"Come!" he said gently, at length. "You're better. Wouldn't you like to bathe your feet?"

"You will stay with me?" she whispered.

"I am going to help you down to the stream," he said.

"Don't—don't carry me!" she faltered.

"Of course not! You can walk on this moss if I hold you up."

But she was very reluctant to move.

"I—I don't want you to look at me," she said, at last, with a great sob. "I feel such a fright."

"Don't be a goose, Chirpy!" he said.

That braced her a little. She dried her tears. She even suffered him to raise her to her feet, but she kept her head bent, avoiding his eyes.

"Look where you are going," said Rivington practically. "Here is my arm. You mustn't mind me, you know. Lean hard!"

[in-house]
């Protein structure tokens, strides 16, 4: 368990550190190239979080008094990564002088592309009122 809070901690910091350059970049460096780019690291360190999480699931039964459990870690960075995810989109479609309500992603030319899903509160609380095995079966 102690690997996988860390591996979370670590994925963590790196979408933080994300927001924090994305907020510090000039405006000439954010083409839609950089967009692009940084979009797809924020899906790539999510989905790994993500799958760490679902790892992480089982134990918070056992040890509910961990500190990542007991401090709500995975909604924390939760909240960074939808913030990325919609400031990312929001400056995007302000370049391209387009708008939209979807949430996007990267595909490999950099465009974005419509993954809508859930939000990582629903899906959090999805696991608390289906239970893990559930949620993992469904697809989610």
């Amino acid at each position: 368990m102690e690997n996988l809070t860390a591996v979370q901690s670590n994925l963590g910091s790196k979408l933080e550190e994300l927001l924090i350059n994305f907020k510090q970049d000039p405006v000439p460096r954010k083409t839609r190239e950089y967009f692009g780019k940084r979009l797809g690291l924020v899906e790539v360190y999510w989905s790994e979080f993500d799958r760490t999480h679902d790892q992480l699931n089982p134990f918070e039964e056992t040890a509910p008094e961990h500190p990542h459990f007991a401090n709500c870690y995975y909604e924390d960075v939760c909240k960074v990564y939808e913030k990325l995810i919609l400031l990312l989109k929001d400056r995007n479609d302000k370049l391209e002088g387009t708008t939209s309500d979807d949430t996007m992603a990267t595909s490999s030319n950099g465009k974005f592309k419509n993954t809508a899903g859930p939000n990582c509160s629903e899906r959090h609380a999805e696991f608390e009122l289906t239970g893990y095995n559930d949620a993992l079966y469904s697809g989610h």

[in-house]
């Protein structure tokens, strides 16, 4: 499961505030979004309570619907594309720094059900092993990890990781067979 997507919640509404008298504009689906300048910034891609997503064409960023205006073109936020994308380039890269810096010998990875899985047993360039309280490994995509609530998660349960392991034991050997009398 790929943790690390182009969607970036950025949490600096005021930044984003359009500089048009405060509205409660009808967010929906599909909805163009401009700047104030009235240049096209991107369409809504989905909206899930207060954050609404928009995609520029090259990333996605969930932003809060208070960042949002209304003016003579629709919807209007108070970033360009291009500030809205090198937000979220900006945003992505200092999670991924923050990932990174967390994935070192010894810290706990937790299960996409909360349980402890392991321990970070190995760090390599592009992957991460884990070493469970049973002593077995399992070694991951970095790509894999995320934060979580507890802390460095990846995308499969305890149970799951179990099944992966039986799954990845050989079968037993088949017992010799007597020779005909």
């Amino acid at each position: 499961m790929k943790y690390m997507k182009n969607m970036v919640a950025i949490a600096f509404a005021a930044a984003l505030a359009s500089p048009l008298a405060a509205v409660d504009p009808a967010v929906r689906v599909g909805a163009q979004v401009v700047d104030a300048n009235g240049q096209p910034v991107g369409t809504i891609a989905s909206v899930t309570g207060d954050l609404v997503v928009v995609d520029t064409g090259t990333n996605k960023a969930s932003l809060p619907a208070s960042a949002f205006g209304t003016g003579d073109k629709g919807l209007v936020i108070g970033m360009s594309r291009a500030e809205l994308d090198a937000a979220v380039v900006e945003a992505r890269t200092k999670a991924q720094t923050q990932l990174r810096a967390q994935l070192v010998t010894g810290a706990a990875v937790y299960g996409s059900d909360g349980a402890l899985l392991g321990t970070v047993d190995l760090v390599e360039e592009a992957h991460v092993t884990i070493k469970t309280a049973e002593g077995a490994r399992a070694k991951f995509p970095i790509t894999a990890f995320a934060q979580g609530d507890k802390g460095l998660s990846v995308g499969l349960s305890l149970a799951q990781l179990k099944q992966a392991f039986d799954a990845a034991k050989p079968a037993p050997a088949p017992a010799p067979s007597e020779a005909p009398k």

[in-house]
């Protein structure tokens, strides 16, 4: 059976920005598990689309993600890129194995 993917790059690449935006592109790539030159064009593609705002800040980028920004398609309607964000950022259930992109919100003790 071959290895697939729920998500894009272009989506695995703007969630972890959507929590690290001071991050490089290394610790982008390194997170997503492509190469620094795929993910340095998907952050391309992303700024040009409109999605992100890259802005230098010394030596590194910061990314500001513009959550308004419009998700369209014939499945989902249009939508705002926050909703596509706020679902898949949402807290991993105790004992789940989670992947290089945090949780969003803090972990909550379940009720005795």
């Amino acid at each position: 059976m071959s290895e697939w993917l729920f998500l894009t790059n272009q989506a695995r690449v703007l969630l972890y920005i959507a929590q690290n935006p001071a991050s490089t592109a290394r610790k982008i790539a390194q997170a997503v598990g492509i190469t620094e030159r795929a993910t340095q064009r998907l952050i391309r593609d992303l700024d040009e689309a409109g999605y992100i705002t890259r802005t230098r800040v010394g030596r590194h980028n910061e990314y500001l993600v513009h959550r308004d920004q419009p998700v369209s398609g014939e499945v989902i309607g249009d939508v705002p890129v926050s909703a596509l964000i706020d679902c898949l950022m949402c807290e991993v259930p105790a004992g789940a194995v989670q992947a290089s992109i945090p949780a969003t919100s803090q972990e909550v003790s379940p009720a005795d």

She accepted his assistance in silence. She was crying still, though she strove to conceal the fact. But as she sank down once more on the brink of the stream, the sobs broke out afresh, and would not be suppressed.

"I was so happy!" she whispered. "I didn't want him here—to spoil my paradise."

Rivington said nothing. She did not even know if he heard; and if he were aware of her tears he gave no sign. He was gently bathing her torn feet with his hands.



She began to command herself at last, and to be inexpressibly ashamed of her weakness. She sat in silence, accepting his ministrations, till Rivington proceeded to tear his handkerchief into strips for bandaging purposes; then she put out a protesting hand.

"You—you shouldn't!" she said rather tremulously.

He looked at her with his kindly smile.

"It's all right, Chirpy. I've got another."

She tried to laugh. It was a valiant effort.